In 2009, challenges to the medical profession in the Netherlands emerged from anti-vaccination campaigners. Following a large information campaign, turnout for the HPV vaccination was much lower than expected, in no small part due to internet rumours and conspiracy theories. To understand growing distrust of the Dutch medical profession, a historical overview is taken. National legislation governing the medical profession was enacted in 1865, which was supported by the rise of the intervention state during the early-twentieth century. Yet the 1990s saw the liberalisation of legislation, with citizens described as well informed patient-consumers. Paradoxically, calls for the liberation of the patient have gone hand in hand with calls for even more medical expertise.

Scientific expertise has enjoyed great success in modern policymaking. Yet academic experts have never fully controlled the “expert society” they helped create. Drawing upon a large number of historical perspectives, Scientists’ Expertise as Performance delves into the difficulties surrounding issues of the “expert” in commendable fashion.

Joris Vandendriessche, Evert Peeters & Kaat Wils (eds.), Scientists’ Expertise as Performance: Between State and Society, 1860-1960 (London: Pickering & Chatto, 2015) is available in hardback and as an ebook (£24 incl. VAT for PDF, £20 excl. VAT for EPUB) at:


Book Review: Anatomy & the Organisation of Knowledge, 1500-1850

Anatomy has had applications far beyond medicine. In 1699 Edward Tyson compared the anatomical structure of lions and cats, marvelling at the resemblance of their parts. Based on the observations of natural historians, Tyson remarked that humans and chimpanzees similarly resemble each other. Although Tyson did not develop a theory of common ancestry, dissection and anatomy has yielded insights into natural and social worlds throughout history. Anatomy and the Organization of Knowledge, 1500-1850 compiles a series of case studies, from contributors across the humanities. With some thirteen pieces contained in three sections, a very select few are reviewed below:

Earth’s Intelligent Body: Subterranean Systems and the Circulation of Knowledge, or, The Radius Subtending Circumnavigation – Kevin L. Cope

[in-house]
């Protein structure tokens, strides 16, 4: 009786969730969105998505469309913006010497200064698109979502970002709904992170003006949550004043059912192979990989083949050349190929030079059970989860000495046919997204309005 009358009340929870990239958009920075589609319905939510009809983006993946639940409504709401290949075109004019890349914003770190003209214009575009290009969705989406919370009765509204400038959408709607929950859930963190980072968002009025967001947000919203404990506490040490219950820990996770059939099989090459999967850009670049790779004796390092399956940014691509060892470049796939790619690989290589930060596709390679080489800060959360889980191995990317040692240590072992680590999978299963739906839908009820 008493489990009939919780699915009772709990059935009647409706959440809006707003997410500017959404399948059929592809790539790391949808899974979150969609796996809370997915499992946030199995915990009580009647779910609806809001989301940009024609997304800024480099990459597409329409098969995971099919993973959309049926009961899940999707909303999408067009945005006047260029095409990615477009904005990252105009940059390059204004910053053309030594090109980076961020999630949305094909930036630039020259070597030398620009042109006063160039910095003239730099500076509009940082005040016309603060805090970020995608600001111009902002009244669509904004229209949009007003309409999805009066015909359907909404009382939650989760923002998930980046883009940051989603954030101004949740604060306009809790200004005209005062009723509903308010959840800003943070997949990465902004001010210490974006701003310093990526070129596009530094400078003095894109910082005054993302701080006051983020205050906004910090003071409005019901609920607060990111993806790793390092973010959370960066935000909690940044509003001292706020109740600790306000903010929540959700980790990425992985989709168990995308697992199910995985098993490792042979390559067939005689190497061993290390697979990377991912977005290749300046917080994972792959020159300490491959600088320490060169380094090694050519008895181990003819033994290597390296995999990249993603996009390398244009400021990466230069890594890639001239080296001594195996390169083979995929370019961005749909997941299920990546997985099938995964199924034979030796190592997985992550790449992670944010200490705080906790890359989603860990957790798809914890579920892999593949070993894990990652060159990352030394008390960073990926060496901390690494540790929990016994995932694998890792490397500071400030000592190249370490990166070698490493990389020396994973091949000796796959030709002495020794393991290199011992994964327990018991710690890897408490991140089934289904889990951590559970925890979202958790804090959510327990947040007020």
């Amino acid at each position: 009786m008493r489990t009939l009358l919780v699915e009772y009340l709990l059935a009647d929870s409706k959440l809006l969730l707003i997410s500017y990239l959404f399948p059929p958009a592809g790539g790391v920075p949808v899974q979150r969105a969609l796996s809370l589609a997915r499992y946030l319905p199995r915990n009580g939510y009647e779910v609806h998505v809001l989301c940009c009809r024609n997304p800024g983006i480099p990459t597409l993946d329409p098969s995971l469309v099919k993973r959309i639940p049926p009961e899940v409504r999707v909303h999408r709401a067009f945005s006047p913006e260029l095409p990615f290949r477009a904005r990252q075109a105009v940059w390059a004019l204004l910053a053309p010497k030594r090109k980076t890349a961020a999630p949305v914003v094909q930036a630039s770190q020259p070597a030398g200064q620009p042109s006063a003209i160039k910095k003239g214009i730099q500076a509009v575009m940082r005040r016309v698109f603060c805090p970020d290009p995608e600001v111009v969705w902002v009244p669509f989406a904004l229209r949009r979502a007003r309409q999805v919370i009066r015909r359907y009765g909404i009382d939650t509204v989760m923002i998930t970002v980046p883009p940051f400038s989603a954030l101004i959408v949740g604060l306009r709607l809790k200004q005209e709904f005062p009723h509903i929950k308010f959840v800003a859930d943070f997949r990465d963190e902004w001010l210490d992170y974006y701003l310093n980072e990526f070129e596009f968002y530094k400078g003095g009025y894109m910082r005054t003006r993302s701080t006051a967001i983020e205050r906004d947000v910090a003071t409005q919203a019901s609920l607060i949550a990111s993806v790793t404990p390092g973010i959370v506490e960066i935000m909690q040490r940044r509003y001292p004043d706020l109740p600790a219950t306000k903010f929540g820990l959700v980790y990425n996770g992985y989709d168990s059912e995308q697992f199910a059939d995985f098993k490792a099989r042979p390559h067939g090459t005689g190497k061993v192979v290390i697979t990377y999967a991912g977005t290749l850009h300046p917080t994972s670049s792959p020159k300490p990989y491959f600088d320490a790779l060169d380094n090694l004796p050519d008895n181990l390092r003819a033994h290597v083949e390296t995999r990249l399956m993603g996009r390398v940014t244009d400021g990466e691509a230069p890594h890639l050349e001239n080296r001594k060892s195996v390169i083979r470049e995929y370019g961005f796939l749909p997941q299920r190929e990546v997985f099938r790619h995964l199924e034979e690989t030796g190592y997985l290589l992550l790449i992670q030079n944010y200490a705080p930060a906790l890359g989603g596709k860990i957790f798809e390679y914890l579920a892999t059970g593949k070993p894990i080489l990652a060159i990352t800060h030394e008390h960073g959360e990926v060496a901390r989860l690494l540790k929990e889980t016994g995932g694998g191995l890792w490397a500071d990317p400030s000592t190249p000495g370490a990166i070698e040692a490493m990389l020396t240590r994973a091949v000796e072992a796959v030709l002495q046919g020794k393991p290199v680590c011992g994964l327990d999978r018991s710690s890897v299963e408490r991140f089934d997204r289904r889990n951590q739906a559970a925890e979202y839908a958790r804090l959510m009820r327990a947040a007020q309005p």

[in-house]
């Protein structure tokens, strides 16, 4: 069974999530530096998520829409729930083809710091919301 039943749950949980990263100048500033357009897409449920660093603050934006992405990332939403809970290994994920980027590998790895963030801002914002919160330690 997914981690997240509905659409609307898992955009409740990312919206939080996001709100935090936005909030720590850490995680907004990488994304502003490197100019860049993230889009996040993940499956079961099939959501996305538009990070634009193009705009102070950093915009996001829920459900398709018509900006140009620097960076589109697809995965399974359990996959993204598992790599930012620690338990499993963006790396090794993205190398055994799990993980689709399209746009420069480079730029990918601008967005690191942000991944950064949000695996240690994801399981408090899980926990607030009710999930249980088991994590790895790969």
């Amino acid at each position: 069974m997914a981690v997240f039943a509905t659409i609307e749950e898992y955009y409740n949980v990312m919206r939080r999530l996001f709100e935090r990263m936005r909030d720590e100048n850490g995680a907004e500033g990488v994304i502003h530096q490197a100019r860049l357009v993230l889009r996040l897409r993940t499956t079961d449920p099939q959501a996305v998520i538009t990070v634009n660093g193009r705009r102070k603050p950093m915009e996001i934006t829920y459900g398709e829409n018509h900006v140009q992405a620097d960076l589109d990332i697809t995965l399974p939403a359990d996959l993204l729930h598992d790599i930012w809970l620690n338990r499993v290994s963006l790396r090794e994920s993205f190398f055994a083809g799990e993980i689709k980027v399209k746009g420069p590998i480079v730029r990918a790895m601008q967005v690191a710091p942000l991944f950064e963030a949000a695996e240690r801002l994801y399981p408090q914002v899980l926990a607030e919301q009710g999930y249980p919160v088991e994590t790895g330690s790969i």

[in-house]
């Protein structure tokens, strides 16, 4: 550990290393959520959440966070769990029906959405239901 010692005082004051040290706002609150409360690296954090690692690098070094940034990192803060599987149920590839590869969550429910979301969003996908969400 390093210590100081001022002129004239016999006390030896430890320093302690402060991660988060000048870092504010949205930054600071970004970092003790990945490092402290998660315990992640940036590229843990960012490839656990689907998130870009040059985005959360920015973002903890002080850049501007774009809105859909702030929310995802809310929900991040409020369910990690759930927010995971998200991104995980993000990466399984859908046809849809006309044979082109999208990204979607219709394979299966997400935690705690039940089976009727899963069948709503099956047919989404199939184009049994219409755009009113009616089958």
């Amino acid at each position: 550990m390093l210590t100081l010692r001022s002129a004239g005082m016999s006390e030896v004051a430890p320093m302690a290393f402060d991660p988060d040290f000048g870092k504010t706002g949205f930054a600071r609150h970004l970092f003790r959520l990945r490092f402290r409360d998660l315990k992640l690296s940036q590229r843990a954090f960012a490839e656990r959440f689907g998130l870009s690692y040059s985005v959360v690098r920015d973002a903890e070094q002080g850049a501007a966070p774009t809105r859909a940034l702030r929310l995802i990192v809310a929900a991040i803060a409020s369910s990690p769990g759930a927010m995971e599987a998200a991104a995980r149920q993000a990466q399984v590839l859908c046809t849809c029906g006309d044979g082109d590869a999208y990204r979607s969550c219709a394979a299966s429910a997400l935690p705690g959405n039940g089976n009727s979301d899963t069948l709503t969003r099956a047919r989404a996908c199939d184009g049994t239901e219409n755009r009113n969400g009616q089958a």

Joseph Wright, “Vesuvius from Portici,” ca. 1774-1776. The Huntington Library:

An eighteenth-century country parson, Thomas Robinson was fond of ale, sporting events and collecting minerals. His first book The Anatomy of the Earth was replete with anatomical analogy. Just as the skin of animals held lice, so the “Skin” or “Outer Coat” of the Earth produced grass, trees, vegetables, birds and beasts. Under the surface lay “the Bones, that is, Stones, Metals and Minerals.”  In an attempt to envision divine order in a seemingly random world, Robinson turned to anatomy. Inequalities and differences in nature became part of a complex system of circulation. Volcanoes, underground streams and similar processes represented the bodily systems of the earth, which could become blocked or rupture to create floods or earthquakes. Robinson’s geological anatomy provided a natural explanation as to why disasters did not only strike the sinful.

Visualizing the Fibre-Woven Body: Nehemiah Grew’s Plant Anatomy and the Emergence of the Fibre Body – Hisao Ishizuka

Staying in the eighteenth century, medical men mused over the fundamental building block (minima naturalia) of the body. One popular viewpoint for Enlightenment physiologists and anatomists was the fibre theory. Textile and weaving metaphors for bodily tissues followed in the wake of Robert Hooke’s Micrographia (1665). Nehemiah Grew’s The Anatomy of Plants (1682) furthered the fibre theorist’s cause, postulating that plants were composed of fibres and leant authority by numerous illustrations. An advantage of Grew’s observations to natural philosophers was the suggestion of a designer through textile metaphors, allowing the latter to dodge charges of atheism or political radicalism. Even as investigations into the brain and nerves appeared in the late-eighteenth century, almost all physicians subscribed to the idea of a fibre-based body, woven with innumerable threads.

Visualizing Monsters: Anatomy as a Regulatory System – Touba Ghadessi

L0021649 A. Vesalius, De humani corporis fabrica L0011136 Vesalius "De humani...", 1543; figure